Another community of almost 30,000 garbage collectors and their families lives in Muqattam in south-east Cairo. "We asked the governorate to put a clause [in the contracts] acknowledging our existence and stipulating cooperation between us and the firms," Ishaq Mikhail, the head of public relations for the Garbage Collectors' Association (GCA), told the Weekly. "But the governorate said this wasn't possible". Mikhail added that his community is being ignored despite having met Shehata several times. "We want the garbage because it is our lifeline," he stressed.
Interviewed by the Weekly a few months ago, Antonio Canale, the representative of the Italian company AMA -- which is expected to sign contracts to provide service in southern or northern Cairo -- said that in the beginning his company was not aware of the scale of the problem. "We did not expect there would be such a large problem with the traditional garbage collectors," Canale said. AMA's spokesperson, Amr Hussein, said that the company was deeply concerned over the fate of the traditional garbage collectors, but the anticipated agreement with the Cairo governorate will not mention the zabaleen.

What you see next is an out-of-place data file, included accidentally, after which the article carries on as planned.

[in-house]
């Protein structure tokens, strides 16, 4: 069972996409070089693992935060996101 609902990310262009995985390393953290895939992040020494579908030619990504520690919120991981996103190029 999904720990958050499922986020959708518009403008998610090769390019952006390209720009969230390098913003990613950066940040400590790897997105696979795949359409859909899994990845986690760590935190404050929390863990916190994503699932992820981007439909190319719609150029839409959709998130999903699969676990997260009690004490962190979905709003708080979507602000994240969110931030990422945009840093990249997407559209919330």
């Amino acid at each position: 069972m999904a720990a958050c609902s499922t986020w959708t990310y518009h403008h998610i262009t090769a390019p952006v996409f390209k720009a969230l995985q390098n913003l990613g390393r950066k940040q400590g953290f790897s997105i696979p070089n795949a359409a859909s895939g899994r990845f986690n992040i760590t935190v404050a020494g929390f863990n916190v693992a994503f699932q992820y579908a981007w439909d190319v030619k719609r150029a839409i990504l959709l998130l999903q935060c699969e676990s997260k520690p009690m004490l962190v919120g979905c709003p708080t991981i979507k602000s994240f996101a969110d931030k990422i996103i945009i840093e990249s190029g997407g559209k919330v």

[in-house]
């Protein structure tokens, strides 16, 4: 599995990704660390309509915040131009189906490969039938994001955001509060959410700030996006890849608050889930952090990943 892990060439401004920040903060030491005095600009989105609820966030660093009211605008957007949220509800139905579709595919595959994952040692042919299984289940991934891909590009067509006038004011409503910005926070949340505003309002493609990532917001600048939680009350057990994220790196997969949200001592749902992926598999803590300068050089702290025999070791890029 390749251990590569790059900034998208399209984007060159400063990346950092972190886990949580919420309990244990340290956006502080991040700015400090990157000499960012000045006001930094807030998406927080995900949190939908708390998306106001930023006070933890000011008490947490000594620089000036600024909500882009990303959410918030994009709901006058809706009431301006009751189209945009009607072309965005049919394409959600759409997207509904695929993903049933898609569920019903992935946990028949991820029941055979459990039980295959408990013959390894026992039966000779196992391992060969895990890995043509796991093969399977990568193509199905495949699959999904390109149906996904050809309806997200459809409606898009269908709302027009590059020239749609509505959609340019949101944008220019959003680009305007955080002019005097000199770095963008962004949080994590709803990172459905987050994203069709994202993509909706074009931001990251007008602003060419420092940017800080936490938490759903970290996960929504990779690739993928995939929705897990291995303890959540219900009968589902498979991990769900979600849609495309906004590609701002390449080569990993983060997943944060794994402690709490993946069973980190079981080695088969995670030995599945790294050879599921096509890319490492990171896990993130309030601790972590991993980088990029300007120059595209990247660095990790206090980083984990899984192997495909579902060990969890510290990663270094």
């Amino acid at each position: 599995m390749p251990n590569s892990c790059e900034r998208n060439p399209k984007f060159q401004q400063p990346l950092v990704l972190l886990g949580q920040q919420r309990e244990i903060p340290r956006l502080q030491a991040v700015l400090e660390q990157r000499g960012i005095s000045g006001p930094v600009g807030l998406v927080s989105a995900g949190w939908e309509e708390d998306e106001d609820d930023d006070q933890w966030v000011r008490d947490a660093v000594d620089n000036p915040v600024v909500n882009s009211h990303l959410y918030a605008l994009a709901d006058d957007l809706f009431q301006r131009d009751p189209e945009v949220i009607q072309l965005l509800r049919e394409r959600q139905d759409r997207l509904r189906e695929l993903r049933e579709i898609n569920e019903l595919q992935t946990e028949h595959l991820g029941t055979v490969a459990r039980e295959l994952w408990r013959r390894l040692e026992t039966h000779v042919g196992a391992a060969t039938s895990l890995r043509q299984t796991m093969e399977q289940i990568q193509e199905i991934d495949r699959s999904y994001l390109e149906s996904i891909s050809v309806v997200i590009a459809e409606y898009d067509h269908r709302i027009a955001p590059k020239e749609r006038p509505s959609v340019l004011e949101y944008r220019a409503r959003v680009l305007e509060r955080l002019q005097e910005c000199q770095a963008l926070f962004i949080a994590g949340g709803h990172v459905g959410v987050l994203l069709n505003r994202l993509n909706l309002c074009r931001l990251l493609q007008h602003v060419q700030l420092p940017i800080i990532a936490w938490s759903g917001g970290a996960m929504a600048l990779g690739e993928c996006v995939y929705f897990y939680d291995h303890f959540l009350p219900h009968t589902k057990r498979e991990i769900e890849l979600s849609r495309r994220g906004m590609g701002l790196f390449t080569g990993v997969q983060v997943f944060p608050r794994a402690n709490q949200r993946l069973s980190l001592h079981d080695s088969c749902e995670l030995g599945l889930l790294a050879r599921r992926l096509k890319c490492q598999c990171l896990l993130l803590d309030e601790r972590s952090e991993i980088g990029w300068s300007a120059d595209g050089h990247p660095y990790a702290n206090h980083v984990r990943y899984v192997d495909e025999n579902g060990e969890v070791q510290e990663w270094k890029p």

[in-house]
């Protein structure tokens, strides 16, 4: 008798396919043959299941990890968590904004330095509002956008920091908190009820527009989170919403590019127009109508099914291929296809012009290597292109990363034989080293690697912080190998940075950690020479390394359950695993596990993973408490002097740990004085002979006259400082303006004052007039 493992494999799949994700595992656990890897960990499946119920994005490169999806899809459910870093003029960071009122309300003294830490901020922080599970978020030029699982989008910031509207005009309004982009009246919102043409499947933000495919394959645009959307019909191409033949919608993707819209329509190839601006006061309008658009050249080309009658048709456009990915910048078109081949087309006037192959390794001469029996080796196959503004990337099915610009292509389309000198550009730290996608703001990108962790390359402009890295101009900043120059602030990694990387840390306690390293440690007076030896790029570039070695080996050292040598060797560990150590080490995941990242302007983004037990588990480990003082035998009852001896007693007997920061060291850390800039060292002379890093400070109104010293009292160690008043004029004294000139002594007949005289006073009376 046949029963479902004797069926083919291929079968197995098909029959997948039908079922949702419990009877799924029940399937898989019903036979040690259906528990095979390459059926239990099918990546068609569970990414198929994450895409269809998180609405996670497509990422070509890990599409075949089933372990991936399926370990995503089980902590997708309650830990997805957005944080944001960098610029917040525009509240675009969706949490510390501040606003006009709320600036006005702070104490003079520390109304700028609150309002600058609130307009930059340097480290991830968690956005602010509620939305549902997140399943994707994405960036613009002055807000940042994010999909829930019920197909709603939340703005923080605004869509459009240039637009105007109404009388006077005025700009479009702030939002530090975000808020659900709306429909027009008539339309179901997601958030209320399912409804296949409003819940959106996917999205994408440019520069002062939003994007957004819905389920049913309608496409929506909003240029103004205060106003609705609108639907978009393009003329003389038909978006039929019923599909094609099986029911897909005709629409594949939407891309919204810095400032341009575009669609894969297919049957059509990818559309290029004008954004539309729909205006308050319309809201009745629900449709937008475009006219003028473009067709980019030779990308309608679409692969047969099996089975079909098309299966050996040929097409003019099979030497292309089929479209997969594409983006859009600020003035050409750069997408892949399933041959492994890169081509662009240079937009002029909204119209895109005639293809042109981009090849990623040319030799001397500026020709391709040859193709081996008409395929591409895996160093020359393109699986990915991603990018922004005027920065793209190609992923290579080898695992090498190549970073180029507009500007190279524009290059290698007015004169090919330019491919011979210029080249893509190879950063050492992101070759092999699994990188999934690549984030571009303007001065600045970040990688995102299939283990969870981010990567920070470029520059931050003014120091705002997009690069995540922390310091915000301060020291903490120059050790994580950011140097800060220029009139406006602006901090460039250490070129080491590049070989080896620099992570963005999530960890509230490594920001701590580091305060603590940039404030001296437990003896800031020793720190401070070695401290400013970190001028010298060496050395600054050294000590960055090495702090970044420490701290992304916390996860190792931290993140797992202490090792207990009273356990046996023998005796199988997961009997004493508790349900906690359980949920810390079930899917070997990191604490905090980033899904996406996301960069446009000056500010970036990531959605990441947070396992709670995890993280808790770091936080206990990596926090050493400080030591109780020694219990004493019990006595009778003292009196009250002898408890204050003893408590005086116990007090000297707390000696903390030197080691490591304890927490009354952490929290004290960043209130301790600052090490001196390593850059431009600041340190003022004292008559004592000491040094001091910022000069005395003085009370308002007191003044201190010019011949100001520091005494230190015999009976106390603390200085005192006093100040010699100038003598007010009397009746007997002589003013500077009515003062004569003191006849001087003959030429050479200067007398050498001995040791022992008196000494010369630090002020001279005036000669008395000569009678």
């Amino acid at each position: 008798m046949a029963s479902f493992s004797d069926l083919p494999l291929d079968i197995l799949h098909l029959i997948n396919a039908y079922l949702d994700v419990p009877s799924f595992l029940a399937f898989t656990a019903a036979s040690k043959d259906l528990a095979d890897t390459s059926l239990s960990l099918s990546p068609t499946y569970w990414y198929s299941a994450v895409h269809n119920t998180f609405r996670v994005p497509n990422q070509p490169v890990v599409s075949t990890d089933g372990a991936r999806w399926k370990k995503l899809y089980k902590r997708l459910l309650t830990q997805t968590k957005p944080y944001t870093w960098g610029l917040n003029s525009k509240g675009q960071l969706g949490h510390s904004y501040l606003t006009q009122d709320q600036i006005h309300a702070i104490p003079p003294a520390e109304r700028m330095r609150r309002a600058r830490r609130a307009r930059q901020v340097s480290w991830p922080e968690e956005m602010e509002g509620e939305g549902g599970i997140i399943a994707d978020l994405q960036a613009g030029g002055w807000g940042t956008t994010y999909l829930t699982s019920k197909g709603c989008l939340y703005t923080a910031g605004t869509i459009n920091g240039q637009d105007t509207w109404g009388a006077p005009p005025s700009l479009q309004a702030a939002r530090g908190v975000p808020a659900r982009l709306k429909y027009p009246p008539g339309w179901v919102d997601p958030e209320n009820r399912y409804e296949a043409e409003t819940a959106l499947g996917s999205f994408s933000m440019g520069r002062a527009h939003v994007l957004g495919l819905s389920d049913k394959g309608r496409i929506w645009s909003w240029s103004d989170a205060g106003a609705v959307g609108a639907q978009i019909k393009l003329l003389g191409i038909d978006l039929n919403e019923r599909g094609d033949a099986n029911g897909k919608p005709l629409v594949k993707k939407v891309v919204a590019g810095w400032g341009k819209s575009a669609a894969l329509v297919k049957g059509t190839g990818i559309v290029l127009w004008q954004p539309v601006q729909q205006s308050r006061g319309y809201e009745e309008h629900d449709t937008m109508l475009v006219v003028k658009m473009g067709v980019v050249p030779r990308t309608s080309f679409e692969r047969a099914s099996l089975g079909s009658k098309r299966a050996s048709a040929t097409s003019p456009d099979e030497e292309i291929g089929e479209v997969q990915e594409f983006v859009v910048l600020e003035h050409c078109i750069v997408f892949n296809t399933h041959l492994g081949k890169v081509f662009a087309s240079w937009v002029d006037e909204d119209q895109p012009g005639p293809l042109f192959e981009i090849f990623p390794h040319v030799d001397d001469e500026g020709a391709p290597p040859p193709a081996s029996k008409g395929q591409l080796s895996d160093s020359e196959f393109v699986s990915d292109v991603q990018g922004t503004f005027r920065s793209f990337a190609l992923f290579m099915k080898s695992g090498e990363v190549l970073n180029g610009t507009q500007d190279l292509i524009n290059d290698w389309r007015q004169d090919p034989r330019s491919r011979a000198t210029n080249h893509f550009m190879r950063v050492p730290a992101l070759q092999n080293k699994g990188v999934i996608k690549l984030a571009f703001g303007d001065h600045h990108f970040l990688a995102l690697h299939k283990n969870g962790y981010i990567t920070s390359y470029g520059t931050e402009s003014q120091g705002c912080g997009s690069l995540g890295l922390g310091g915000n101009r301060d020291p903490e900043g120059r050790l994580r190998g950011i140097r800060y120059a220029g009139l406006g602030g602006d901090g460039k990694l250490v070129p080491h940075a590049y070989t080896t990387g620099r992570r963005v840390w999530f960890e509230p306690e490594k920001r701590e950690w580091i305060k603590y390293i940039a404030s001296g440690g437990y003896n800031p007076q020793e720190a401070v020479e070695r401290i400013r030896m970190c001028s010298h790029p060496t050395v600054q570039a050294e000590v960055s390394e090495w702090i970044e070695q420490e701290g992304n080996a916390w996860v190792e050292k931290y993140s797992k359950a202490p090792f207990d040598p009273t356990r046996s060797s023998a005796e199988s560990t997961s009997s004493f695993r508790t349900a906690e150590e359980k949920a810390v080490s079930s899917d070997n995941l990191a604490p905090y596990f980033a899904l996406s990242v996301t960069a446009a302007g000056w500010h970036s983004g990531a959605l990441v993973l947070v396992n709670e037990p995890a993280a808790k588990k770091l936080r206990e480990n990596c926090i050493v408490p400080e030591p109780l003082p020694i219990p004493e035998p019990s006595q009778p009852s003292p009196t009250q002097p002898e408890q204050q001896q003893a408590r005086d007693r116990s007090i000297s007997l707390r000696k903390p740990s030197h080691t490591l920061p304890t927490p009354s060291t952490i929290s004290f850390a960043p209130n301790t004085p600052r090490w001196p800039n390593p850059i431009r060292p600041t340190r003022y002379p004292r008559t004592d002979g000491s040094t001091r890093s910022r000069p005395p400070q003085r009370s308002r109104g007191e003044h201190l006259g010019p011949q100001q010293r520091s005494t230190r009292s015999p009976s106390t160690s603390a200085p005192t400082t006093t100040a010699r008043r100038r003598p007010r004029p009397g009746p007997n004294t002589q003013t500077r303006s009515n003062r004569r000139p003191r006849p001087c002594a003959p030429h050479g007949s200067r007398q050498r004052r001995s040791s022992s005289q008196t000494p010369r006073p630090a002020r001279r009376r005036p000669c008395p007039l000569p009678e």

As the start date for foreign firms' work in Giza looms only half a year away, the zabaleen continue to worry about their future, according to Mikhail. Sawi, on the other hand, believes that if the zabaleen feel very threatened they should take action. "Imagine what Giza or Cairo would look like if the zabaleen went on strike for three days?" he said. "Just imagine".